added via the fertilizer.
investigation carried out by medical specialists and scientists
has revealed that kidney disease was mainly caused by glyphosate.
Mahinda Rajapaksa has ordered the immediate removal of
glyphosate from the local market soon after he was told of the
contents of the report."
Here is a
report by multiple researchers, scientists, and professors regarding
glyphosate and birth defects.
Here is the conclusion they came to:
of the evidence leads us to the conclusion that the current
approval of glyphosate and Roundup is deeply flawed and
In this report,
we examine the industry studies and regulatory documents that
led to the approval of glyphosate. We show that industry and
regulators knew as long ago as the 1980′s and 1990′s that
glyphosate causes malformation, but that information was not
how EU regulators reasoned their way from clear evidence of
glyphosate's teratogenicity in industry's own studies to a
conclusion that minimized these findings in the EU Commission's
final review report."
It's also important to note that much research
published in peer-reviewed scientific journals, as well as other
important independent research, has linked (using the Bradford Hill
Criteria, fairly strong in my opinion) glyphosate to,
...and more. (source)
(Please do your research, there are
many sources for this claim, I've provided a few here and within the
articles that are linked within this article)
A report coming out of Argentina explains how deaths
from cancerous tumors have as much as doubled in areas where
genetically modified (GM) crops are grown and agro-chemicals are
You can read more about that and access the report
evidence of high levels of genetic damage in people of Marcos
Juarez, which may result from unintentional exposure to
Fernando Manas, PhD National University of Rio
A study was published in November 2012 in the Journal
of Food and Chemical Toxicology, titled Long Term Toxicity of a Roundup
Herbicide and a Roundup-tolerant Genetically Modified
Gilles-Eric Seralini and his team of researchers at France's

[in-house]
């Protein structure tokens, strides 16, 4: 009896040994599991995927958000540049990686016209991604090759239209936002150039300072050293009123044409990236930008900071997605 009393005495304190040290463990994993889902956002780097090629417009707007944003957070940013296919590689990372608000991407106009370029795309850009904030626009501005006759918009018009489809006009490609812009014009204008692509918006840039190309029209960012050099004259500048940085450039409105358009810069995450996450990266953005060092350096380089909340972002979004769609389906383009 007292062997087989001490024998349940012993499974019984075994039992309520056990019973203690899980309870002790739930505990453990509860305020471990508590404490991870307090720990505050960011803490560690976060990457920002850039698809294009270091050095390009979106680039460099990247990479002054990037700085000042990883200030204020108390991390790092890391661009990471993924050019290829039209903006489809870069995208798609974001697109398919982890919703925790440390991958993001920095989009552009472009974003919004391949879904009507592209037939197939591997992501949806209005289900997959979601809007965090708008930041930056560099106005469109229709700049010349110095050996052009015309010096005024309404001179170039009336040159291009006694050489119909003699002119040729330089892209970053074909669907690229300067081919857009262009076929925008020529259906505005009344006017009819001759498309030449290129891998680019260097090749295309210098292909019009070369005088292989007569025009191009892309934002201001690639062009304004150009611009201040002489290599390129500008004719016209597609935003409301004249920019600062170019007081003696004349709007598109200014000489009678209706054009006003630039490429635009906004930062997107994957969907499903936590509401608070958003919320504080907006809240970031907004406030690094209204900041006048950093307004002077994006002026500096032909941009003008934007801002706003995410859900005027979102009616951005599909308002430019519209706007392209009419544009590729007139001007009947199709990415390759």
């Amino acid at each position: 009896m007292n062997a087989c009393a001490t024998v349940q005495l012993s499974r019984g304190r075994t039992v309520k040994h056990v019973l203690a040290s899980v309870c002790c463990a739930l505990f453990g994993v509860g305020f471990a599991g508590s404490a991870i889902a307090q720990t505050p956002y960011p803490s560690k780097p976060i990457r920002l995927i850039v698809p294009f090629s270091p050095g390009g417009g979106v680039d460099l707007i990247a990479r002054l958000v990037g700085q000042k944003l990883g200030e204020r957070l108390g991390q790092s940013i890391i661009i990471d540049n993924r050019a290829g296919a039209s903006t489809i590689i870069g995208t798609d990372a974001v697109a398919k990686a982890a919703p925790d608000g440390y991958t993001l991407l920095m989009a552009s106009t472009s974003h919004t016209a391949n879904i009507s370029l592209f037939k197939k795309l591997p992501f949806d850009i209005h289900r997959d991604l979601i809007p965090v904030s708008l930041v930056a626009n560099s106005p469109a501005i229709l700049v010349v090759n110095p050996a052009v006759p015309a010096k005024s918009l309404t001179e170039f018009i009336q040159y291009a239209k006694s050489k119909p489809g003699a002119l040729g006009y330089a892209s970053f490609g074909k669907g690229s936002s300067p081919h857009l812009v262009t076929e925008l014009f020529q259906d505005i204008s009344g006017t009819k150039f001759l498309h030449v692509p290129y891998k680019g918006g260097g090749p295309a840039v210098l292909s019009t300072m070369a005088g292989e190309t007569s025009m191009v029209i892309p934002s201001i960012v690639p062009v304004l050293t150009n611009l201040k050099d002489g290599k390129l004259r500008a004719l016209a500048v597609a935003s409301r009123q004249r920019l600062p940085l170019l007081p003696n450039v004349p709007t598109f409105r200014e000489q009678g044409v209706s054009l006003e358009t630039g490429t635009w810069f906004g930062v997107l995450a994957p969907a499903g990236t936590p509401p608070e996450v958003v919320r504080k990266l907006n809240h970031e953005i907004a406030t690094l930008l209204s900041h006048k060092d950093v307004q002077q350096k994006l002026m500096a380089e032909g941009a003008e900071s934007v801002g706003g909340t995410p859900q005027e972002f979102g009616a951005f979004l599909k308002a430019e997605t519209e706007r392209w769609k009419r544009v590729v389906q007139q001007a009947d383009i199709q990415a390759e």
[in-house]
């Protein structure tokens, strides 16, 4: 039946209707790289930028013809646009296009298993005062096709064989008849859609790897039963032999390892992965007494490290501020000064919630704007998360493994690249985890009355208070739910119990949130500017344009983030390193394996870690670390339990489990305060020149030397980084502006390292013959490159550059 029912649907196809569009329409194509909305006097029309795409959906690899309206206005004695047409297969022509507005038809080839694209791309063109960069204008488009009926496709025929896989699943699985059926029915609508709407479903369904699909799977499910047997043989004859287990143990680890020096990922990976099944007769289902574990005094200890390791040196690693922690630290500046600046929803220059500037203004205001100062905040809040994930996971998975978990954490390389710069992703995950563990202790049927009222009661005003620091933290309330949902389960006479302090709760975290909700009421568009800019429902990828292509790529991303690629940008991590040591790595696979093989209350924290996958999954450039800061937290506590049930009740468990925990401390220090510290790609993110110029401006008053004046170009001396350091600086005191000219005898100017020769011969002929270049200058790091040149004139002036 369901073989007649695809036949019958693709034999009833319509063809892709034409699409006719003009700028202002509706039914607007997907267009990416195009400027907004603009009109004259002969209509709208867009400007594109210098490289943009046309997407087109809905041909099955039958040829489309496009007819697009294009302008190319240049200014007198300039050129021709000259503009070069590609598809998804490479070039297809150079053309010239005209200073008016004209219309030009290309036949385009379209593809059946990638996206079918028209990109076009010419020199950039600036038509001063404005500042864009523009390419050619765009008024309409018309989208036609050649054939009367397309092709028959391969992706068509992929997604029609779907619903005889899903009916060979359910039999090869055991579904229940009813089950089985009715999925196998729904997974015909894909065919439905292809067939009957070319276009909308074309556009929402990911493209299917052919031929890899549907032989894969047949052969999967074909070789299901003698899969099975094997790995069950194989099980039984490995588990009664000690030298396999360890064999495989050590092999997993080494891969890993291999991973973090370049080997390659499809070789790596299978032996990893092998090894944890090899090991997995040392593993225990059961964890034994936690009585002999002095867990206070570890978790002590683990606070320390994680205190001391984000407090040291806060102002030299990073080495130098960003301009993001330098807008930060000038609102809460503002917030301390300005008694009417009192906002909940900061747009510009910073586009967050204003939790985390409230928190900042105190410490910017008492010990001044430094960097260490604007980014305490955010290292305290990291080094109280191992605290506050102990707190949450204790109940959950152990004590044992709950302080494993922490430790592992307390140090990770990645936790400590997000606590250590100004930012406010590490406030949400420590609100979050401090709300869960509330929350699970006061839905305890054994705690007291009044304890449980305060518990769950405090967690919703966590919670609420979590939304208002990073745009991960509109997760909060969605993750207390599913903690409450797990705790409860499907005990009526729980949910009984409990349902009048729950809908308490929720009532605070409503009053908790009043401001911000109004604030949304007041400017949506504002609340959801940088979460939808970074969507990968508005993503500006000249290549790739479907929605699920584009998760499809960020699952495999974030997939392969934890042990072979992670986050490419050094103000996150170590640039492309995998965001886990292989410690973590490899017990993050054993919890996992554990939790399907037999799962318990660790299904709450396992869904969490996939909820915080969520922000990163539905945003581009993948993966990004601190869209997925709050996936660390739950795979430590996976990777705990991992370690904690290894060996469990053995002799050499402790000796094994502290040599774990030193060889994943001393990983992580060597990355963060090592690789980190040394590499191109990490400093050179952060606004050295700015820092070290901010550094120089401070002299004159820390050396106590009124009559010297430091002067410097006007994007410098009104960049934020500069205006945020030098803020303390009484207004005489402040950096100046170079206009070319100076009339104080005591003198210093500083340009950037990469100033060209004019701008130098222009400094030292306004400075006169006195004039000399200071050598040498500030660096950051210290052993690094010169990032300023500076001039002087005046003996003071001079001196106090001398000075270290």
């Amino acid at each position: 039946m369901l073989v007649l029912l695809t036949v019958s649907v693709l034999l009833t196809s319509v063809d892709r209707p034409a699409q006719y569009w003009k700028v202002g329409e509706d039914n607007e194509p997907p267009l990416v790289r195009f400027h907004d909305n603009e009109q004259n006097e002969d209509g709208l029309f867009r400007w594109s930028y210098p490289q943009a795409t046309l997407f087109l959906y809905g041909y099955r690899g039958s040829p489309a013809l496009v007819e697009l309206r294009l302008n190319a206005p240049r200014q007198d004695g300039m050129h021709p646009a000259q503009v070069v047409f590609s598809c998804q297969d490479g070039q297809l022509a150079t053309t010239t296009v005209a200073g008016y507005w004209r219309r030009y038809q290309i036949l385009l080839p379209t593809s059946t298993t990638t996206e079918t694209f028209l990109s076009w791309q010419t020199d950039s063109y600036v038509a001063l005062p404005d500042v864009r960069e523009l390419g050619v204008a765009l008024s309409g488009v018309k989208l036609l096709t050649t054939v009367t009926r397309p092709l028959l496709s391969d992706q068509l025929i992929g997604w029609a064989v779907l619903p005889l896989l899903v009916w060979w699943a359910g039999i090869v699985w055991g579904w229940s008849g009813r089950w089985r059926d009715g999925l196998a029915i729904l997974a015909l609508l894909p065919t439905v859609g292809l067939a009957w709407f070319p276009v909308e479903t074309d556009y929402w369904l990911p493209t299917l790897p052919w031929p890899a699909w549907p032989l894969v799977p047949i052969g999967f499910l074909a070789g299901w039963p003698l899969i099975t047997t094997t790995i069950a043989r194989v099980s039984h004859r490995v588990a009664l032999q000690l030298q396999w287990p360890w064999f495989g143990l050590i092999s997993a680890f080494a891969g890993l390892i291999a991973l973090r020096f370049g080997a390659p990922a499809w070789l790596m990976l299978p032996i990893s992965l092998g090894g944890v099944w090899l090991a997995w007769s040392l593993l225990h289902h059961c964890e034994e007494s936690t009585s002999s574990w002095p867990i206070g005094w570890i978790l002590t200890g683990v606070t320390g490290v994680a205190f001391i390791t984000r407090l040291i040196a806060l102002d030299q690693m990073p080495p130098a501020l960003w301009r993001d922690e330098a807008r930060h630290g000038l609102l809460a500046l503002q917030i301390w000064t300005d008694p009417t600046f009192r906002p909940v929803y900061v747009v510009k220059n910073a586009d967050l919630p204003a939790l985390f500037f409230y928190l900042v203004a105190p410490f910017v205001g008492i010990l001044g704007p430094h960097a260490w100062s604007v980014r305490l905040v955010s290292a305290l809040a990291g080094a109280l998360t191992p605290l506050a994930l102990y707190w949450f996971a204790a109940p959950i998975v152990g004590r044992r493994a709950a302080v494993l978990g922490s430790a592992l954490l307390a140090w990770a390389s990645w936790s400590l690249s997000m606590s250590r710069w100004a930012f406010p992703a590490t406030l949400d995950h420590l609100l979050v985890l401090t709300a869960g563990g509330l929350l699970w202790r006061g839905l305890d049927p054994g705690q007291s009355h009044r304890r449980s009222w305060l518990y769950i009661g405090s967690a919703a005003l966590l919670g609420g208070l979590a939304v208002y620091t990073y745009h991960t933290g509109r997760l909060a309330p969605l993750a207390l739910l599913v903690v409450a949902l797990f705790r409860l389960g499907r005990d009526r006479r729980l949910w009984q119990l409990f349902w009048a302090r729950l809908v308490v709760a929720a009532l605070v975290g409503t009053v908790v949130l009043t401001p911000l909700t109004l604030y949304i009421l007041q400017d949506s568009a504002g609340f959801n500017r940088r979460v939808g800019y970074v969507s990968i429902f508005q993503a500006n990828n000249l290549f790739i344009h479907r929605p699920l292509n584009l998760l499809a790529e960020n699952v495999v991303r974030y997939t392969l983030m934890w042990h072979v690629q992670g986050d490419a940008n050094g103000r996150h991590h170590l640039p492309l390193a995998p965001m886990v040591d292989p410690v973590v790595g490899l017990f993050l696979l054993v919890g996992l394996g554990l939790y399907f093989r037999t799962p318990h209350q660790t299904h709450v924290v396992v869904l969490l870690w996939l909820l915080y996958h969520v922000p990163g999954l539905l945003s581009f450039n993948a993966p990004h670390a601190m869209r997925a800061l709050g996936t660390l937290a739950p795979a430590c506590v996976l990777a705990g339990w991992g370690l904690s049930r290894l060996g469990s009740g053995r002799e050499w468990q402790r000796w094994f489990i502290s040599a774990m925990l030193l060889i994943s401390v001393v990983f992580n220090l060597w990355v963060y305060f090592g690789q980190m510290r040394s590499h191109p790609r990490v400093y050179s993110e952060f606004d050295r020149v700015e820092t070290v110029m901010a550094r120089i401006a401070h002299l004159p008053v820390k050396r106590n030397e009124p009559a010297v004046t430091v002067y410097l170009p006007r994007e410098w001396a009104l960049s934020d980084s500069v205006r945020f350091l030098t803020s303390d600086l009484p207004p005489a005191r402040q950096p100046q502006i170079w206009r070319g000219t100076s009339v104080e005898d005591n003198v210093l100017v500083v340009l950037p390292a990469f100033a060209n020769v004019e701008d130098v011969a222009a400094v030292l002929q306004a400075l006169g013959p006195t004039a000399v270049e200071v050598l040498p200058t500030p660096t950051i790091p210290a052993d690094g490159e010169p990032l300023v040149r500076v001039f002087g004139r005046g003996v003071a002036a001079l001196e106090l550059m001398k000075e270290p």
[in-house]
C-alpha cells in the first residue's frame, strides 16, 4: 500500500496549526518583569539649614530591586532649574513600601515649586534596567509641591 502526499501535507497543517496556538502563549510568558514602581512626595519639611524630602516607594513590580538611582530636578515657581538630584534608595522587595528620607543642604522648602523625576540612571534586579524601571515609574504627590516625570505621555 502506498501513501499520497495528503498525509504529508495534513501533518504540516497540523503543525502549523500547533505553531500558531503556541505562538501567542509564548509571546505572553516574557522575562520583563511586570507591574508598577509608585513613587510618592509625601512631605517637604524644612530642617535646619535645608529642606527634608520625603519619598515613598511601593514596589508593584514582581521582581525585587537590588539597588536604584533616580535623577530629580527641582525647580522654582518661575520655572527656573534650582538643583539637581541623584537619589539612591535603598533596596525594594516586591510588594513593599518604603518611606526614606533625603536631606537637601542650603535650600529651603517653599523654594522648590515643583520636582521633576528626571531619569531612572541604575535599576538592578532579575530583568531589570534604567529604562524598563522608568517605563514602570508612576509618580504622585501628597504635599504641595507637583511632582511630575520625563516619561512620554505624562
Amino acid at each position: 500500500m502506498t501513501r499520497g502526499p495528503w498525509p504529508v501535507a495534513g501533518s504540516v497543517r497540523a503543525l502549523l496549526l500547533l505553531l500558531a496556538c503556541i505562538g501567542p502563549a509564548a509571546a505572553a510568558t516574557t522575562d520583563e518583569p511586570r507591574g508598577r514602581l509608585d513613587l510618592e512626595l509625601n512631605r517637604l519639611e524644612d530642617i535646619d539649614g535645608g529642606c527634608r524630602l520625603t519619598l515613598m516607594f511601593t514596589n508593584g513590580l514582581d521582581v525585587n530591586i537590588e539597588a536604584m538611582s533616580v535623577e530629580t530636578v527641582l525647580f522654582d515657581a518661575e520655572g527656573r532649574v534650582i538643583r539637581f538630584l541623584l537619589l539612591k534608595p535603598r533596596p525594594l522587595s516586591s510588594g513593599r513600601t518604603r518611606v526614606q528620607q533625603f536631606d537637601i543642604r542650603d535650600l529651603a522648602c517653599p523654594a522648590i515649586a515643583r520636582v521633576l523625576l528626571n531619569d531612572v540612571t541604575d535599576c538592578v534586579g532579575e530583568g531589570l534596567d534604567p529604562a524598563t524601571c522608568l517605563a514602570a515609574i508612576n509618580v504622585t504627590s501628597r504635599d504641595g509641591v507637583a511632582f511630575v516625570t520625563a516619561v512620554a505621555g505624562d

It was a very significant study that made a lot of
noise worldwide, the first of its kind under controlled conditions
that examined the possible effects of a GMO maize diet treated with
Monsanto's Roundup Herbicide.
After going through such a rigorous review process
and remaining published for a long time, the study was retracted.
Hundreds of scientists around the world condemned the retraction,
and the study was then republished, updated, and all criticisms were
The chronic toxicity study examined the health
impacts on rats of eating commercialized genetically modified (GM)
maize, alongside Monsanto's NK603 glyphosate-based herbicide
The study found severe liver and kidney damage, as
well as hormonal disturbances, in rats fed with GM maize in
conjunction with low levels of Roundup – levels that were below
those permitted in most drinking water across Europe. Results also
indicated high rates of large tumors and mortality in most treatment
You can read more about this story, and access the
And as you can see from the quote taken from the
WHO/The Lancet, multiple studies in animal models have shown these
dangers, as well as multiple studies using human cells.
There is obviously cause for concern here.
are sicker than they were a generation ago. From childhood
cancers to autism, birth defects and asthma, a wide range of
childhood diseases and disorders are on the rise.
of the latest science leaves little room for doubt; pesticides
are one key driver of this sobering trend."
October 2012 report by Pesticide Action
Network North America (PANNA) (source)
There is a lot of information to support these
claims, so hopefully this gets you off to a good start if you are
interested in doing more research.
Monsanto's Widely used...
Linked to Cancer
by Daniel Cressey
24 March 2015
a chemical found in Monsanto's
'Roundup' herbicide product,
has been declared "probably
carcinogenic to humans".
As the World Health
Organization's research arm
declares glyphosate a probable
Nature looks at the evidence.
The cancer-research arm of the World Health
Organization last week
announced that glyphosate,
the world's most widely used herbicide, is probably
carcinogenic to humans.1
But the assessment, by the International
Agency for Research on Cancer (IARC)
in Lyon, France, has been followed by an immediate backlash
from industry groups.
On 23 March, Robb Fraley, chief
technology officer at the agrochemical company Monsanto in
St Louis, Missouri, which sells much of the world's
glyphosate, accused the IARC of "cherry picking" data.
"We are outraged with this assessment,"
he said in a
Nature explains the controversy.
What does the IARC report
The IARC regularly reviews the